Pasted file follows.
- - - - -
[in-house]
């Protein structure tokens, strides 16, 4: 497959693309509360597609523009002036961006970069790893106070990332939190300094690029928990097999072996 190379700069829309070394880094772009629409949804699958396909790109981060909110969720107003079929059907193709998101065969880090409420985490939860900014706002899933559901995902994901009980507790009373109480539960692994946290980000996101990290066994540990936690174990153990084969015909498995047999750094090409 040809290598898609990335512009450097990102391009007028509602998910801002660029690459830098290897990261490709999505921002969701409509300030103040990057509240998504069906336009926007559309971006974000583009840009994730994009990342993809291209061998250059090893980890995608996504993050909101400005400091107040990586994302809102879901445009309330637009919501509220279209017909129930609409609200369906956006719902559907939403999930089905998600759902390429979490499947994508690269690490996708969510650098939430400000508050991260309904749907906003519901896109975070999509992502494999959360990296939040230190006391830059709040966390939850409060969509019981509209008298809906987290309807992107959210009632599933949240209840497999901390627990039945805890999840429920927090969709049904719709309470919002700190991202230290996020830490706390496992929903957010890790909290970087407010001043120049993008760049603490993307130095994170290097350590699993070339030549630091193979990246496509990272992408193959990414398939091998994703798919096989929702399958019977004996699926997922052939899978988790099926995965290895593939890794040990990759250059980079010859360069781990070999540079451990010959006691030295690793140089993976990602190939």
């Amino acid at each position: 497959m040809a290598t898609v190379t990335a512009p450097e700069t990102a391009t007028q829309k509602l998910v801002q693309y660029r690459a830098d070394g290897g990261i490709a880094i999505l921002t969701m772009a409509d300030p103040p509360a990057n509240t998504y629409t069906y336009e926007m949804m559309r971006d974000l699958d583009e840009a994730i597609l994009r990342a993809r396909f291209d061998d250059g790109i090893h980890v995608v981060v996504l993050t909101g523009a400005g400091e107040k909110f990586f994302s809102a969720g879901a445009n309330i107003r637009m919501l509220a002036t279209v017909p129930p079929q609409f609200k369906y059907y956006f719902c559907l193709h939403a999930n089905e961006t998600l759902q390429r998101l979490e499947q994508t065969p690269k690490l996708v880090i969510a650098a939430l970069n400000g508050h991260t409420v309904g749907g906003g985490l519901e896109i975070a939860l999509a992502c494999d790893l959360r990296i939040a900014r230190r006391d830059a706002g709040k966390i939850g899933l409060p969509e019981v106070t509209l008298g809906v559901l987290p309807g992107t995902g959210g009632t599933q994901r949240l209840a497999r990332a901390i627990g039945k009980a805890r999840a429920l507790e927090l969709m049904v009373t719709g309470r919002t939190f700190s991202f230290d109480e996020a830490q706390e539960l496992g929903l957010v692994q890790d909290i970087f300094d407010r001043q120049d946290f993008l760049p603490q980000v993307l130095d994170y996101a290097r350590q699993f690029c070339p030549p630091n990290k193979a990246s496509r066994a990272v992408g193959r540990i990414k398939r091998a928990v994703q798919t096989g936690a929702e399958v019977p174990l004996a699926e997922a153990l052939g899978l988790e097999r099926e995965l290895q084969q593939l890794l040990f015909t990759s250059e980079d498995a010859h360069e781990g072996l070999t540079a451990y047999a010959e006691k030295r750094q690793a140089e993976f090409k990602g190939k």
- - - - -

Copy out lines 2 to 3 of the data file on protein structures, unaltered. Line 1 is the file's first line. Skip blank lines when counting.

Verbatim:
């Protein structure tokens, strides 16, 4: 497959693309509360597609523009002036961006970069790893106070990332939190300094690029928990097999072996 190379700069829309070394880094772009629409949804699958396909790109981060909110969720107003079929059907193709998101065969880090409420985490939860900014706002899933559901995902994901009980507790009373109480539960692994946290980000996101990290066994540990936690174990153990084969015909498995047999750094090409 040809290598898609990335512009450097990102391009007028509602998910801002660029690459830098290897990261490709999505921002969701409509300030103040990057509240998504069906336009926007559309971006974000583009840009994730994009990342993809291209061998250059090893980890995608996504993050909101400005400091107040990586994302809102879901445009309330637009919501509220279209017909129930609409609200369906956006719902559907939403999930089905998600759902390429979490499947994508690269690490996708969510650098939430400000508050991260309904749907906003519901896109975070999509992502494999959360990296939040230190006391830059709040966390939850409060969509019981509209008298809906987290309807992107959210009632599933949240209840497999901390627990039945805890999840429920927090969709049904719709309470919002700190991202230290996020830490706390496992929903957010890790909290970087407010001043120049993008760049603490993307130095994170290097350590699993070339030549630091193979990246496509990272992408193959990414398939091998994703798919096989929702399958019977004996699926997922052939899978988790099926995965290895593939890794040990990759250059980079010859360069781990070999540079451990010959006691030295690793140089993976990602190939």
């Amino acid at each position: 497959m040809a290598t898609v190379t990335a512009p450097e700069t990102a391009t007028q829309k509602l998910v801002q693309y660029r690459a830098d070394g290897g990261i490709a880094i999505l921002t969701m772009a409509d300030p103040p509360a990057n509240t998504y629409t069906y336009e926007m949804m559309r971006d974000l699958d583009e840009a994730i597609l994009r990342a993809r396909f291209d061998d250059g790109i090893h980890v995608v981060v996504l993050t909101g523009a400005g400091e107040k909110f990586f994302s809102a969720g879901a445009n309330i107003r637009m919501l509220a002036t279209v017909p129930p079929q609409f609200k369906y059907y956006f719902c559907l193709h939403a999930n089905e961006t998600l759902q390429r998101l979490e499947q994508t065969p690269k690490l996708v880090i969510a650098a939430l970069n400000g508050h991260t409420v309904g749907g906003g985490l519901e896109i975070a939860l999509a992502c494999d790893l959360r990296i939040a900014r230190r006391d830059a706002g709040k966390i939850g899933l409060p969509e019981v106070t509209l008298g809906v559901l987290p309807g992107t995902g959210g009632t599933q994901r949240l209840a497999r990332a901390i627990g039945k009980a805890r999840a429920l507790e927090l969709m049904v009373t719709g309470r919002t939190f700190s991202f230290d109480e996020a830490q706390e539960l496992g929903l957010v692994q890790d909290i970087f300094d407010r001043q120049d946290f993008l760049p603490q980000v993307l130095d994170y996101a290097r350590q699993f690029c070339p030549p630091n990290k193979a990246s496509r066994a990272v992408g193959r540990i990414k398939r091998a928990v994703q798919t096989g936690a929702e399958v019977p174990l004996a699926e997922a153990l052939g899978l988790e097999r099926e995965l290895q084969q593939l890794l040990f015909t990759s250059e980079d498995a010859h360069e781990g072996l070999t540079a451990y047999a010959e006691k030295r750094q690793a140089e993976f090409k990602g190939k």